The unthinkable happened in Newtown, Connecticut, last Friday and we are still overcome with grief. This whole tragedy has hit close to home for our family in too many ways: We live less than an hour away from Sandy Hook and we have a 1st grader in a public school, not unlike the one in Newtown. It takes all of my strength to not be swallowed up by heart-breaking empathy for those parents. The state trooper conspicuously parked outside of my child’s school every day is a constant reminder.
The media has done a fair job of equipping parents with the language on how to talk to their children about this tragedy so I wondered if it was even necessary for me to address it here at CfP. Then I heard something so wrong, I decided it was necessary.
A medical correspondent for some big TV network said that it was appropriate for parents who are struggling with grief about this, particularly those that were directly impacted by the tragedy, to share their feelings with their children and to allow their children to console them. In my professional opinion, this is bad advice.
It led me to compile the following list of do’s and don’ts for Christian Parents.
Don’t tell young children who have no need to know. There is no need to spread the trauma any further. Stripping innocence without cause is cruel.
Don’t grieve openly in front of them. If you have followed the above tip, your children will not know why you are grieving but will simply know that something is wrong. This can cause unnecessary and possible suppressed fears. Self control can be hard – but we owe it to our children to call upon the aid of the Holy Spirit to exercise it in these circumstances.
Don’t watch news coverage in front of young children.
Don’t talk about it in front of them. They are listening, even if you think they are not.
Don’t over-share with children who do know what happened. My older child knows in general what happened and has asked to know more details. Kids don’t always get what they want. This is a good time to exercise this philosophy.
Don’t make your teen your friend. If you need a shoulder to cry on, your teen’s is not it. You be that shoulder for her. She needs you to be strong. You don’t need to be stoic with no emotions – just make sure that your grief doesn’t tip the scale from comforter to the one being comforted.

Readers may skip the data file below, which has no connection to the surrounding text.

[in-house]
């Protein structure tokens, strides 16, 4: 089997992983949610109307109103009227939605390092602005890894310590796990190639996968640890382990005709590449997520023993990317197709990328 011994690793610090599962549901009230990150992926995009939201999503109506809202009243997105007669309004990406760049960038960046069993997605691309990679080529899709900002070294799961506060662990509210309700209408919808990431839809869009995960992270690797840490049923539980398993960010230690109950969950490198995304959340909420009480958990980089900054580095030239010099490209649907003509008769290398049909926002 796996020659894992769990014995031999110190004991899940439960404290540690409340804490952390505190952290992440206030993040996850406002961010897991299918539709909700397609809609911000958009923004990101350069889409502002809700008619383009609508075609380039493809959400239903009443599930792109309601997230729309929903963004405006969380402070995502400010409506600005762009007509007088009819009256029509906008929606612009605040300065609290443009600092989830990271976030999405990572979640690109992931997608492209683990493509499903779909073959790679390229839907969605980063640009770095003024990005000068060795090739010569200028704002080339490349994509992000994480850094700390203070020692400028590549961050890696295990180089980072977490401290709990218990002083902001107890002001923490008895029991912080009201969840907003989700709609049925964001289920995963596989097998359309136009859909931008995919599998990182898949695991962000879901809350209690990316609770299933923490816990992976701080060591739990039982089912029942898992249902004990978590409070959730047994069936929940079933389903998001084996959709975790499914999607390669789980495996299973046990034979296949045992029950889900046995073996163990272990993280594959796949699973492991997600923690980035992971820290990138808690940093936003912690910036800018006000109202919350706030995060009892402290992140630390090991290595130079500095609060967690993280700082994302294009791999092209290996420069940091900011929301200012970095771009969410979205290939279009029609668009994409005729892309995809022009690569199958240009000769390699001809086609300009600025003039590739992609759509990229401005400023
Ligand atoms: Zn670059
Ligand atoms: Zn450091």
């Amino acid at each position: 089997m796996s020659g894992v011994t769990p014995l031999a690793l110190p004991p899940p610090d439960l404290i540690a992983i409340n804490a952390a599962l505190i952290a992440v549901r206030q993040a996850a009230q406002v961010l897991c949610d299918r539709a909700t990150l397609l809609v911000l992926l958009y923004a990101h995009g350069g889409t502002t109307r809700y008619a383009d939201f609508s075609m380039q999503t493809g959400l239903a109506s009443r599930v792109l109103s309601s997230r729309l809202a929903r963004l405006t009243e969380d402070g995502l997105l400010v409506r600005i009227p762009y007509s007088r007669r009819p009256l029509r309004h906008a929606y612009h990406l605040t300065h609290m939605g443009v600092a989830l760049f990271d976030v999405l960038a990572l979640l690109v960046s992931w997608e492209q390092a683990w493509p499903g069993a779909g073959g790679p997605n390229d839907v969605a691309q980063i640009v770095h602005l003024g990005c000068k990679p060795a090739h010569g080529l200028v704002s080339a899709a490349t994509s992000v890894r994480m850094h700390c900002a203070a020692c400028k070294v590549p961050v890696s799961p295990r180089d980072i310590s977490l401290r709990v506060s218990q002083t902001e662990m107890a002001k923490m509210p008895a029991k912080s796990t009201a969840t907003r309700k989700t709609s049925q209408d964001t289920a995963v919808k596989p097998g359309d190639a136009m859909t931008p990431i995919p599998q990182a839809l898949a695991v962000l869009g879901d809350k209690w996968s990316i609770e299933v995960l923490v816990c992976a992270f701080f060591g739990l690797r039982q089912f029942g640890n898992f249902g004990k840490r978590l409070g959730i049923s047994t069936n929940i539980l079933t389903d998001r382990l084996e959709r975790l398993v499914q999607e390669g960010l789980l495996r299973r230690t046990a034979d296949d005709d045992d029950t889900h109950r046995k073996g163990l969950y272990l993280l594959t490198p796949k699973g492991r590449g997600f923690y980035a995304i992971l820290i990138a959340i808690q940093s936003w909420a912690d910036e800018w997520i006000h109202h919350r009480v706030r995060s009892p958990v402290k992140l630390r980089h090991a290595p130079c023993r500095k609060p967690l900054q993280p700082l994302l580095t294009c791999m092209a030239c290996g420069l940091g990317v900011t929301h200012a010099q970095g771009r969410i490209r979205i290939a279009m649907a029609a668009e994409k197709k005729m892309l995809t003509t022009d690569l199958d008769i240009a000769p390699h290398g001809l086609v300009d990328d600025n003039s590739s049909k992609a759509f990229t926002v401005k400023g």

Don’t keep bringing it up. If you are doing a good job shielding your children from the media, they are likely to move past this much more quickly than you are. Don’t assume that just because it is weighing heavily on your heart, that it is on theirs as well. Children are not mini-adults. Don’t try to cultivate empathy with trauma – their seeming lack of empathy or compassion is not an indication of self-centeredness that you need to fix. If your child has moved past it, it is likely because they have no “file folder” (schema) in which to put this information. Rejoice that this is so. There are many children who are not so lucky.
Know your children. Every child is different. You may have an acutely aware child who needs to know something. Or you may have a child who lives in their own little world who needs to know nothing. You may have a child with fears of their own who would be crippled by such knowledge. Think before you speak. You will never go wrong saying too little. But you can do great damage by saying too much.
Answer their questions. But give only the information that is necessary. Tell them you are available to talk whenever they need to.
Pray together. There is power in prayer. We do not have to grieve like those without hope. Pray with the “blessed assurance” that God is in control.
Point them to the cross. This world does not make sense. What does make sense is that God is in control, He has not forgotten us and He loves us. That love was manifest at the cross. If there is any doubt in your child’s mind (or yours) that God has forgotten us, look to the cross. His boundless love for us was hung on a tree.
“Praise be to the God and Father of our Lord Jesus Christ! In his great mercy he has given us new birth into a living hope through the resurrection of Jesus Christ from the dead, and into an inheritance that can never perish, spoil or fade. This inheritance is kept in heaven for you, who through faith are shielded by God’s power until the coming of the salvation that is ready to be revealed in the last time. In all this you greatly rejoice, though now for a little while you may have had to suffer grief in all kinds of trials. These have come so that the proven genuineness of your faith—of greater worth than gold, which perishes even though refined by fire—may result in praise, glory and honor when Jesus Christ is revealed. Though you have not seen him, you love him; and even though you do not see him now, you believe in him and are filled with an inexpressible and glorious joy, for you are receiving the end result of your faith, the salvation of your souls.” 1 Peter 1:3-9
Our prayers are with you Newtown.